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Did Edward Gorey Visit Here?! by artwhiz47

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Did Edward Gorey Visit Here?! by 

In a word, no. But any fan of the Master Draughtsman of the Macabre & Offbeat cannot fail, when confronted by this interesting stone, to think of the late, lamented Ted.

This marker is one of a line of similar pieces that marches straight through the middle of the churchyard at the Canonbie (Dumfries & Galloway, Scotland) United Parish Church. They are distinctive for their simplicity, & while I realize that the concept of the ‘grinning skull’ is hardly a new one, these all had what I thought were singularly benign expressions. This one appears to be showing off his new teeth. And speaking of benign, note the sweet little Orangutan face up top…. Inscriptions were illegible on most, & we had difficulty dating them, but I would guess, despite their ancient & eldritch aspects, that they were 18th Century products. A little digging, to coin a phrase, would probably turn up (to coin another phrase… sorry) more.

More on Edward Gorey here. Images of his work galore on Google Images.

A short bio, eh? I am Sheila, & I am short.

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  • Tom Gomez
    Tom Gomezover 3 years ago

    Old gravestones are quite fascinating and always worth looking for. Tell me if ypu like these examples

  • You just KNEW I would… have visited & commented. We were able to make out a 17-something date on one of these Canonbie markers, which led us to the 18th-Century conclusion, at least for some. They look older to me, but the skill of the monument maker & the type of stone used often tell the tale. New England is full of 17th-Century cemeteries with plain slate markers (frequently), sometimes so badly spalled that there is nothing left to read. But most are intact & have wonderful little faces & curlicues. They do not, however, contain anything like the family histories that are commonly found on Scottish stones. Ray has learned a lot about his ancestors via these carved-in-stone notes from the past. One major example (though not in any way connected to our families) stands in the churchyard at Sweetheart Abbey in New Abbey, Dumfries & Galloway. It is a fairly recent, enormous stone with an extensive pedigree chart carved into its polished granite surface! I’ve never seen anything like it. Thanks, Tom.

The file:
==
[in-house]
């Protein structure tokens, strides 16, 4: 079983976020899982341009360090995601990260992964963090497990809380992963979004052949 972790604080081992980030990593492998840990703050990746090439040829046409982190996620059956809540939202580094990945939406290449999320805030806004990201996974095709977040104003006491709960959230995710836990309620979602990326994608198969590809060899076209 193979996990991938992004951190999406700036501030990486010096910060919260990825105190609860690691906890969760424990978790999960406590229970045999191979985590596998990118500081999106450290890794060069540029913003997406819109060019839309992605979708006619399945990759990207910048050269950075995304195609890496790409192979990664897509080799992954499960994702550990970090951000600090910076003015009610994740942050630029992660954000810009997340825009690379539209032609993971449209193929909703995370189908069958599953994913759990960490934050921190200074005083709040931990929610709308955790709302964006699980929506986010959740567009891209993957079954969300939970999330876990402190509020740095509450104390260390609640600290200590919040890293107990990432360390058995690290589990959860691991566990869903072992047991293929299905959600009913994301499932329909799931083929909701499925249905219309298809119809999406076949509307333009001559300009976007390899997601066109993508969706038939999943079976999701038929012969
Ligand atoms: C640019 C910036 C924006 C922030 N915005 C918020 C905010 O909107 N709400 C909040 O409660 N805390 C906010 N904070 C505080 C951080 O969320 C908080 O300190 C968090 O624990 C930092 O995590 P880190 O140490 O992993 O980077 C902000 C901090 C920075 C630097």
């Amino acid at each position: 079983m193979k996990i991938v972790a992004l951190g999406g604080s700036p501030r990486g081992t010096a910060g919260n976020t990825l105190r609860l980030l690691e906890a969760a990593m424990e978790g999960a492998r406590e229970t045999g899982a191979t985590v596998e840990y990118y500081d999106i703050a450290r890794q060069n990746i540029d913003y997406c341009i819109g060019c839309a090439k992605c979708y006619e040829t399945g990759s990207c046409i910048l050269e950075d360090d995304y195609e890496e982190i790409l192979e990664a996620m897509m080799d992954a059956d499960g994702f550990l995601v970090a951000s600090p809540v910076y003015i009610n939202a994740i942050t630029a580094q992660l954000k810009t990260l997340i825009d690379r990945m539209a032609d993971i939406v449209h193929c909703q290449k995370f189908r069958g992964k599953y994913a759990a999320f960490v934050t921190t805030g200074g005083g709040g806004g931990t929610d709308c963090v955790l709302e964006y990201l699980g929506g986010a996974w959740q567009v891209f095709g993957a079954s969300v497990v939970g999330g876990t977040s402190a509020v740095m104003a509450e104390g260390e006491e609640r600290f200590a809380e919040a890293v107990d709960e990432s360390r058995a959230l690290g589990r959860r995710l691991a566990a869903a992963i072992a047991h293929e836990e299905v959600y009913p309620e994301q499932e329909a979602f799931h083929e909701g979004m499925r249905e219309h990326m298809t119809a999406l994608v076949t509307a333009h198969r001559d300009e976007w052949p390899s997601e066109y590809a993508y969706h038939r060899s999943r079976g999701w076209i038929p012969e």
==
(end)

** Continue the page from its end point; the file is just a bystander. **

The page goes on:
– artwhiz47

  • JKKimball
    JKKimballover 3 years ago

    Fantastic! I love finding these relics Sheila, great find my friend!

  • Many thanks, John, & I appreciate the favorite! These stones (must’ve been fifteen or twenty of them) captured the imagination. The stones around them were hardly new, but most had a clean & polished look compared to these old fellows!

    – artwhiz47

  • deb cole
    deb coleover 3 years ago

    Wow, Sheila! Ever creepy. An awesome find and very interesting info, too! ;o)

  • Thanks, Deb. i’ve been meaning to post this for ages; finally got around to it now that Hallowe’en is lurking. Plan to buy a couple of cards from myself with this in mind…. BOO!

    – artwhiz47

  • Mike Oxley
    Mike Oxleyover 3 years ago

    A delightfully weathered stone, Sheila. A very interesting find and photie. A very common find, too, in the Tof EO, this area being the home of the Empire Loyalists et al. and, of course, Caribou Cameron. His missus is interred in a beauty wee church called Salem in Summerstown. A number of the local boneyards have similar stones, although I can’t remember if the wee smiley face was on any. The one out back of my place has a number of famous local families, some with ostentatious markers, some with nondescript. A great place to wander and close by should anything arise requiring a hasty retreat. There’s one stone in particular at the Blue Church near Prescott that is quite poignant. Inscribed is “Mother. She tried her best.”
    Meanwhile, once I’d checked out your link, I remebered Gorey, mainly due to the intro to the PBS Mystery series.
    This caught my eye : Although Gorey’s books were popular with children, he did not associate with children much and had no particular fondness for them.